I think that there’s something to be said about getting back to the land; but not necessarily like that. I think that we can use a good combination of neo-Luddite attitudes with some awesome technology thrown in. I do enjoy modern conveniences, but I’m seriously thinking about lobbying to get rid of TV. What’s on that’s so important that the internet or DVDs can’t provide? I’ll do it as soon as the Red Sox season is over, I swear. 🙂

We’re trying to save for a house, but consumption isn’t really helping, you know? I need to figure out a way to get our electric bill down, it’s insane. I need to get on a budget, for real.

Having a kid who is suddenly soaking up everything you do and say really makes you stop and think about what you do and say. What kind of person are you molding? How will they develop and grow, and how much of that is a result of what you’re impressing on them? All things that I need to remind myself and think about.

In the meantime, make a panflute out of tampons.

 

Organic Challenges October 13, 2006

Filed under: eat & drink,food,vermont — tim @ 10:23 am

These days, the food industry emphasizes two trends: organic and local. I think that many consumers buy organic perhaps thinking that it’s local, but here’s the kicker: it’s not. And by no means is it anywhere close to being even remotely local.This article in Business Week highlights the challenges organic companies face when looking for suppliers. It goes into depth about Stoneyfield Farm, a yogurt & dairy company based in Londonderry, NH. It also talks about Butterworks Farm up in the Northeast Kingdom and their smaller-scale operations. While I knew that organic food isn’t always local, I never knew just how much it travelled. I had always assumed that when I bought from Stoneyfield Farm, I was at least buying from a local company much like Ben & Jerry’s. Stoneyfield’s similarities with Ben & Jerry’s are more than just being a New England company: Ben & Jerry’s is owned by the Dutch conglomerate Unilever while Stoneyfield is owned by the French company Groupe Danone. One could make the argument that while both companies use local products from local farmers and employ local people, the biggest profits don’t always stay in the area.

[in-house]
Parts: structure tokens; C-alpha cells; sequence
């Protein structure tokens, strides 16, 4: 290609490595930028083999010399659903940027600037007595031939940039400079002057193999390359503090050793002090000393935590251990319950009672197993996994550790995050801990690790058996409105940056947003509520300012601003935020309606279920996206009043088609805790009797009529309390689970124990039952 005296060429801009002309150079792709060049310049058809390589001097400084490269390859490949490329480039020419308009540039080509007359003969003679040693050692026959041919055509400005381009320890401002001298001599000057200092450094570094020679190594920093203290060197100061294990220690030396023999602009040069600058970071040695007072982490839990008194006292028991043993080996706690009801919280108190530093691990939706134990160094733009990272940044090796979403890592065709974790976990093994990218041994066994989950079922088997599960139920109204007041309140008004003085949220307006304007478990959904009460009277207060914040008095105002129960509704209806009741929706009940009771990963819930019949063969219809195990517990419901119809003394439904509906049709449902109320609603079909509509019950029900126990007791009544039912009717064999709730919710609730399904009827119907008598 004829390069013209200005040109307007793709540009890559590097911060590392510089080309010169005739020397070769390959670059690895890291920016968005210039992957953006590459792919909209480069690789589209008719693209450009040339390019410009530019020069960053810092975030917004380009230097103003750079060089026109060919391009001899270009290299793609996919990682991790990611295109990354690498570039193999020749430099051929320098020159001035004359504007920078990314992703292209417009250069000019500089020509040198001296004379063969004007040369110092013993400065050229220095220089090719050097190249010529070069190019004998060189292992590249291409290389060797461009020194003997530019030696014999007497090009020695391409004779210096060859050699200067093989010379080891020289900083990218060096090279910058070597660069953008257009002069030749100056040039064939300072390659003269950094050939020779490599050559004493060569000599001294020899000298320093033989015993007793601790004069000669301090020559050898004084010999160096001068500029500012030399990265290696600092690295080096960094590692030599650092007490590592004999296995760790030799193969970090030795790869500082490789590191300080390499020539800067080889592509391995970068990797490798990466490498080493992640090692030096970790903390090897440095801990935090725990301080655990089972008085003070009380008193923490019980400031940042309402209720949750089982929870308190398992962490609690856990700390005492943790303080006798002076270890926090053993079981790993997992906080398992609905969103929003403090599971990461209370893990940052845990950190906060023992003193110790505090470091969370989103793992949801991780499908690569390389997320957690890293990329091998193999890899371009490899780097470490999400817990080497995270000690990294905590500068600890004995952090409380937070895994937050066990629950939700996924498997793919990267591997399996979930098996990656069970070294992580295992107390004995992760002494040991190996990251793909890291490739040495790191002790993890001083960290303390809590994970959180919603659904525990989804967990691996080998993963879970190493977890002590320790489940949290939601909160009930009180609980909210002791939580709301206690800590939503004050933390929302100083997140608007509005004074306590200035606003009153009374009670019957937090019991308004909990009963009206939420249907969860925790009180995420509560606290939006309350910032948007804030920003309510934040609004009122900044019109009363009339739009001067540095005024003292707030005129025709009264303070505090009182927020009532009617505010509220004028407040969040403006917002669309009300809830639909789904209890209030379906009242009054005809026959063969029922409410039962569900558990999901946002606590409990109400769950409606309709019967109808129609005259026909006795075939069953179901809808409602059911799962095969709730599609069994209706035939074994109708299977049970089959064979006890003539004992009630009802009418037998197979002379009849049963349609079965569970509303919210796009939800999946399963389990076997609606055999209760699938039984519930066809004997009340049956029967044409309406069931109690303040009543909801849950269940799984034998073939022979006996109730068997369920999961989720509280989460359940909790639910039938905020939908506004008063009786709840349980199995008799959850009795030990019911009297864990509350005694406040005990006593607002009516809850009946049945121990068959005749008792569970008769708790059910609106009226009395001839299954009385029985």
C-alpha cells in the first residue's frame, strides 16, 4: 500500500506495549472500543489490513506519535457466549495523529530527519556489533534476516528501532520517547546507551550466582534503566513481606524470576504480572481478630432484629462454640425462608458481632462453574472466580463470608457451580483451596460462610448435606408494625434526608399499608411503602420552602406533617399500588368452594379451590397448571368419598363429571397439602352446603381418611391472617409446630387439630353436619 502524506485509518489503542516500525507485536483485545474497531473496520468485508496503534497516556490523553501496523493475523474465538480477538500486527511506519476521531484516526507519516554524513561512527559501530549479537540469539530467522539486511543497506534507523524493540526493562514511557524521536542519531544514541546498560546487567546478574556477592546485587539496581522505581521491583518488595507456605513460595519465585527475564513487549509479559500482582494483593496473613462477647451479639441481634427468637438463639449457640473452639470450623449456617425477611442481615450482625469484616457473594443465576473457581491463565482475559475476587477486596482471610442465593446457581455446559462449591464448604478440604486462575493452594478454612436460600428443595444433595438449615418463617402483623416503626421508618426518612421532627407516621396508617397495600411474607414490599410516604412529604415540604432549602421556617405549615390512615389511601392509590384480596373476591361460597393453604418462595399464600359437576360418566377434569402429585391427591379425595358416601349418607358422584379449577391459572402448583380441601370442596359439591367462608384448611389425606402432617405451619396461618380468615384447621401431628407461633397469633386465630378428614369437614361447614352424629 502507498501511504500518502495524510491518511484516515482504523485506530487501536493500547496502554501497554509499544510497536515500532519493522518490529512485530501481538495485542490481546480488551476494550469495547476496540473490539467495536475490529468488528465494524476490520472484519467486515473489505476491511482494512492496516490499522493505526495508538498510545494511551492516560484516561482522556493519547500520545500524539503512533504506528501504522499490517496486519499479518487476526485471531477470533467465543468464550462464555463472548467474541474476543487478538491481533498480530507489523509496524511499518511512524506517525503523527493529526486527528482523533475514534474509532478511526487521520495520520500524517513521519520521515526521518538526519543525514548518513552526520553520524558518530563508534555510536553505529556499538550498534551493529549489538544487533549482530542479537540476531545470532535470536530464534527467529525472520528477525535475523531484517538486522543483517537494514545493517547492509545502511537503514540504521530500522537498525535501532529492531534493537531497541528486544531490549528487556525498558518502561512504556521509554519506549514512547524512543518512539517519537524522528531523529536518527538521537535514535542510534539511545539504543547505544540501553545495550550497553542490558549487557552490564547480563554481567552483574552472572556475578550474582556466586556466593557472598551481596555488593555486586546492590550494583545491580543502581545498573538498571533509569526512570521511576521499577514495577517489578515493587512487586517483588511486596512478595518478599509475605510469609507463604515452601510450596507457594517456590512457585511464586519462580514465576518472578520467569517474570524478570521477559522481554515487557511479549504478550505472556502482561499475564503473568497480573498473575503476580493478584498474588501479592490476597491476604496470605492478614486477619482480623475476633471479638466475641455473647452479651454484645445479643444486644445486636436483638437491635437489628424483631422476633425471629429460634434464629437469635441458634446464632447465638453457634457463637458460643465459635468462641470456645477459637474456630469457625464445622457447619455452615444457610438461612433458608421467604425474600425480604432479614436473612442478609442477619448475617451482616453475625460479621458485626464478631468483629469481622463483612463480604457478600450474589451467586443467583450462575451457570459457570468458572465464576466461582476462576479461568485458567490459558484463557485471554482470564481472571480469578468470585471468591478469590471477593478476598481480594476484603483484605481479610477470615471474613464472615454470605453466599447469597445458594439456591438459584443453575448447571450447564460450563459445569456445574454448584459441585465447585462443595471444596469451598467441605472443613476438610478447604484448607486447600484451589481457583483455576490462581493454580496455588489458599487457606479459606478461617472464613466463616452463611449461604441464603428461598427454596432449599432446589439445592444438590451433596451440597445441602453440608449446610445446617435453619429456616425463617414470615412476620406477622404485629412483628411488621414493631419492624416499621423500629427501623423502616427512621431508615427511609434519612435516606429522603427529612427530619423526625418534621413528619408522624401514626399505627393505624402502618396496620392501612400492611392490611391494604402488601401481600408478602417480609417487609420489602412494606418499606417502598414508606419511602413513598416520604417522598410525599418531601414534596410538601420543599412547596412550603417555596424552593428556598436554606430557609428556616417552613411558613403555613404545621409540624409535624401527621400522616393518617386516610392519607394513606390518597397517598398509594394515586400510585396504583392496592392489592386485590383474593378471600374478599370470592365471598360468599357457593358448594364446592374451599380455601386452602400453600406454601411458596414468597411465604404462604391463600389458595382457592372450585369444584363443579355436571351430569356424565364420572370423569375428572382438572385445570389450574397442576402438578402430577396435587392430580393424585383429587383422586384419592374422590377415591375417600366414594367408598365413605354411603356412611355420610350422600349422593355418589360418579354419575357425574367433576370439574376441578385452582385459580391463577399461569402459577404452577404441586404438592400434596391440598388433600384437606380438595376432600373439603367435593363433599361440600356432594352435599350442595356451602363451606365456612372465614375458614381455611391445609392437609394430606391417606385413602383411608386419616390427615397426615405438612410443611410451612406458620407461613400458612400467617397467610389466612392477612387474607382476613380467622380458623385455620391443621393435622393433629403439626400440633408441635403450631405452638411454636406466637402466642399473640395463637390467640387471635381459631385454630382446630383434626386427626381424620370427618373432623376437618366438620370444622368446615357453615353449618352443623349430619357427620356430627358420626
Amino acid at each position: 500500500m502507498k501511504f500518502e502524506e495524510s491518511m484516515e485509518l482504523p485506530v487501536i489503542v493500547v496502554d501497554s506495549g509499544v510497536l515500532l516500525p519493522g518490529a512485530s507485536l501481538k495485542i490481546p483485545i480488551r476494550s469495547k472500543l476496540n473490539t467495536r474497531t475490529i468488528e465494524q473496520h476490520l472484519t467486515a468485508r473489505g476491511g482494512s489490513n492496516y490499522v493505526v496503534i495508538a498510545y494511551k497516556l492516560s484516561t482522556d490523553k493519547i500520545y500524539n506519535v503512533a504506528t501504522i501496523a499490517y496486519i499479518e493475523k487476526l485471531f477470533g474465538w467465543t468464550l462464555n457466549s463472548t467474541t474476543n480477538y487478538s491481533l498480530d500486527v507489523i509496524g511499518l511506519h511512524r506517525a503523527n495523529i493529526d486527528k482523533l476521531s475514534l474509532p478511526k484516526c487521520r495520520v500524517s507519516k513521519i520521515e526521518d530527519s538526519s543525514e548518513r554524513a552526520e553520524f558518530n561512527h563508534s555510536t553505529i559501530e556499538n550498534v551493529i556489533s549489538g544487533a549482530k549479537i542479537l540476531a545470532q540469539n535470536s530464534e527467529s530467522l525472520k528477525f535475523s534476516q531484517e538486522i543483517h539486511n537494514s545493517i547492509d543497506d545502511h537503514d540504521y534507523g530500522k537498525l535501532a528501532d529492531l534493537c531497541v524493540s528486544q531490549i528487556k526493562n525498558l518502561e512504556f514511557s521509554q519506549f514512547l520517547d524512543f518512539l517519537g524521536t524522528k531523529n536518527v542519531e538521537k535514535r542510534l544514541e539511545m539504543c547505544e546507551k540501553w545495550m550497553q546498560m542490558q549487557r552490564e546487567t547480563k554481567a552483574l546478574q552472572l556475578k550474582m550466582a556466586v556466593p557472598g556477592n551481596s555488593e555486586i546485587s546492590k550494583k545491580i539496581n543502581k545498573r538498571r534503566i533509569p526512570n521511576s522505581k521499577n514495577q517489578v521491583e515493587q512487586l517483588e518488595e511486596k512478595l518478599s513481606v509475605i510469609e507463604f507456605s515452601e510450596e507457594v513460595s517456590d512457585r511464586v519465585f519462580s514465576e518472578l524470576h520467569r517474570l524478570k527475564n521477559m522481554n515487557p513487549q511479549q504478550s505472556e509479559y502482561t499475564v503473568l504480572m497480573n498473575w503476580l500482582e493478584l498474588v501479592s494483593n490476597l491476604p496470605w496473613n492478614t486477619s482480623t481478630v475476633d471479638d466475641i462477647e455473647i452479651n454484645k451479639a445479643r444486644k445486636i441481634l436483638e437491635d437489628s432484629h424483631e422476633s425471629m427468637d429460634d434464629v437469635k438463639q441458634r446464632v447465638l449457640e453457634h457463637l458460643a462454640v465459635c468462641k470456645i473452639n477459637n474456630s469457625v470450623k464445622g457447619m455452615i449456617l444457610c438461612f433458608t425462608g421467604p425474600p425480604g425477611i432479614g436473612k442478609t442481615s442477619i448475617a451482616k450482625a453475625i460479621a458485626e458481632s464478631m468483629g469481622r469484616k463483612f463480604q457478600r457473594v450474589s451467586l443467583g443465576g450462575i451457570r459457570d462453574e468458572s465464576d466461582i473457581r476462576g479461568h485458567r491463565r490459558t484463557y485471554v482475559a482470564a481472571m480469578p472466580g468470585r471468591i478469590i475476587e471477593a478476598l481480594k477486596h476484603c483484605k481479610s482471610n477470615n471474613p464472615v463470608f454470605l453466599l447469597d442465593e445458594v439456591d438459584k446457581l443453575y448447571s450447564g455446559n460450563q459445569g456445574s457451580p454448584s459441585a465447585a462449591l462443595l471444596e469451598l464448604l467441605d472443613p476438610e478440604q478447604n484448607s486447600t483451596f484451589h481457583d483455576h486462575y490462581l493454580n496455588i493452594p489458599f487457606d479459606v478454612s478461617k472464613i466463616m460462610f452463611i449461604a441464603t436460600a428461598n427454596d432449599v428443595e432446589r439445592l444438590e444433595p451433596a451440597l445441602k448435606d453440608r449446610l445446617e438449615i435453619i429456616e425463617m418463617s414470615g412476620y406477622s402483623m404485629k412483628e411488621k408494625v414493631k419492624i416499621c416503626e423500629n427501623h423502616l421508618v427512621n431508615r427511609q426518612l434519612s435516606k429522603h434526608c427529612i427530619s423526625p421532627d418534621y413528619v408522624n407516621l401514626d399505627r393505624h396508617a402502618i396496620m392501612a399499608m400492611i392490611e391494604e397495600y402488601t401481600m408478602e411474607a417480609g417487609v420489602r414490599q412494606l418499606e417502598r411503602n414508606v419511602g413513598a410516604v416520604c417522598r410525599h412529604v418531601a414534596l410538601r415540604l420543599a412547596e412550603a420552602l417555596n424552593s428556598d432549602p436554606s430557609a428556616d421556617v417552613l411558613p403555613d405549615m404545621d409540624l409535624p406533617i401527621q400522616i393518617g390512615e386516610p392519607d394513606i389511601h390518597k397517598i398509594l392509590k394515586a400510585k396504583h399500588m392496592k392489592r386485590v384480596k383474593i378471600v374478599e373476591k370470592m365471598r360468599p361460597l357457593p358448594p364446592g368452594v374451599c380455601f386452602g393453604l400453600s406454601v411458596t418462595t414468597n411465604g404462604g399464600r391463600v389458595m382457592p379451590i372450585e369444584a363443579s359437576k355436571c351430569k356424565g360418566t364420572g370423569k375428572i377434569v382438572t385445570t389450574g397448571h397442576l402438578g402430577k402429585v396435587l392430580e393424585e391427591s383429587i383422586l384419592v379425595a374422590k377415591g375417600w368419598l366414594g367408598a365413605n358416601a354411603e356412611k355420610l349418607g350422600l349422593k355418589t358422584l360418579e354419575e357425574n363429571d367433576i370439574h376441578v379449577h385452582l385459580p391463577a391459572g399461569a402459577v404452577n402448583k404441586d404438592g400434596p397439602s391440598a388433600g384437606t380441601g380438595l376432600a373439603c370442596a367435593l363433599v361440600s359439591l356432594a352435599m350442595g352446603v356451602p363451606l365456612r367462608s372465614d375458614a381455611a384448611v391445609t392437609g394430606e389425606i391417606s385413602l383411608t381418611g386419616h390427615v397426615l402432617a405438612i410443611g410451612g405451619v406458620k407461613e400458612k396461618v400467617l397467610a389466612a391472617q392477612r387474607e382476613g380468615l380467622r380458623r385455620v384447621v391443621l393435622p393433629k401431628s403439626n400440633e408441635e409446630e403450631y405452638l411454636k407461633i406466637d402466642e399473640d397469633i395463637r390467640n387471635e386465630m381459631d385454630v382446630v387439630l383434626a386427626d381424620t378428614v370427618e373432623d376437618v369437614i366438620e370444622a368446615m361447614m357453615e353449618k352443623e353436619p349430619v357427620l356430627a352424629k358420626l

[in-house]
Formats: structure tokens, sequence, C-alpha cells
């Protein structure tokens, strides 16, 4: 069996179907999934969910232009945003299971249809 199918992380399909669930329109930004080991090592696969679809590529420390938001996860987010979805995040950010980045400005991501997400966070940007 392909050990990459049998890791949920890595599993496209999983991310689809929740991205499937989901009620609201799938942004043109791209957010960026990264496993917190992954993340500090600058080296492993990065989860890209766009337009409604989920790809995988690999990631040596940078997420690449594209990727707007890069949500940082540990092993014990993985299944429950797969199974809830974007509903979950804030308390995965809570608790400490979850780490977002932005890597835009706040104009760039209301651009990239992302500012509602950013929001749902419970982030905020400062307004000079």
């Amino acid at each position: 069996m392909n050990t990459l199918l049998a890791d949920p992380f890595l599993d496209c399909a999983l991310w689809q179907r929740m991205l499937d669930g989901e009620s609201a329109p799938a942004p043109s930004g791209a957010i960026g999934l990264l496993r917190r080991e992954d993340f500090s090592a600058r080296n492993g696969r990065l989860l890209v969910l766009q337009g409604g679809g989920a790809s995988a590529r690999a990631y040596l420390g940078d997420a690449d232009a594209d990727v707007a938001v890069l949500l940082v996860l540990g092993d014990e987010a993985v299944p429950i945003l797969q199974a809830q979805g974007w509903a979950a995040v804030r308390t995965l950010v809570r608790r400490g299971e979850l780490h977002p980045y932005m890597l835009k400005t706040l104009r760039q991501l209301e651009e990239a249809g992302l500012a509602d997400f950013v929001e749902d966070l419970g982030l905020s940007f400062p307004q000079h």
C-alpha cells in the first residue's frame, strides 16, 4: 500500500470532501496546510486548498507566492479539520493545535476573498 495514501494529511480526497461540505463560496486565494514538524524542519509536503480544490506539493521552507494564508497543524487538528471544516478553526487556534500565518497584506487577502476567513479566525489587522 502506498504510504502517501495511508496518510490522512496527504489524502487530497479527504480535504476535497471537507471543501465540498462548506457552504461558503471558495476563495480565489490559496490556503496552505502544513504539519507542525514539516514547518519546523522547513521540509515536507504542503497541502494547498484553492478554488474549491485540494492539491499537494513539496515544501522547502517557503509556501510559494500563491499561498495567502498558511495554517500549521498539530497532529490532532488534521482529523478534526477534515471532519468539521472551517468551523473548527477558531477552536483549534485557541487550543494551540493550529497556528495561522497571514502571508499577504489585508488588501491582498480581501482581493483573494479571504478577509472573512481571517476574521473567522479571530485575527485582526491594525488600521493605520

What do you think about organic? Local food production? Local organic is the way to go, and judging by the difficulty many of the food companies are having in finding suppliers for their organic lines, becoming an organic farmer might be the way to go.

Link

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…and the winner is… October 10, 2006

Filed under: eat & drink,food,vermont,wack — tim @ 5:03 pm

I will make you hold your breath in suspense as they announce the winner of the Ben & Jerry’s name-a-flavor contest.

The kicker is, it doesn’t actually become a flavor — it just becomes property of B&J’s. It’s filed away into the “wacky corner” of the freezer.

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Fall day looking east September 27, 2006

Filed under: fallday,flickr,vermont — tim @ 12:30 pm

Fall day looking east

Originally uploaded by bakebakebake.

The view from atop Mt. Hunger in Hartland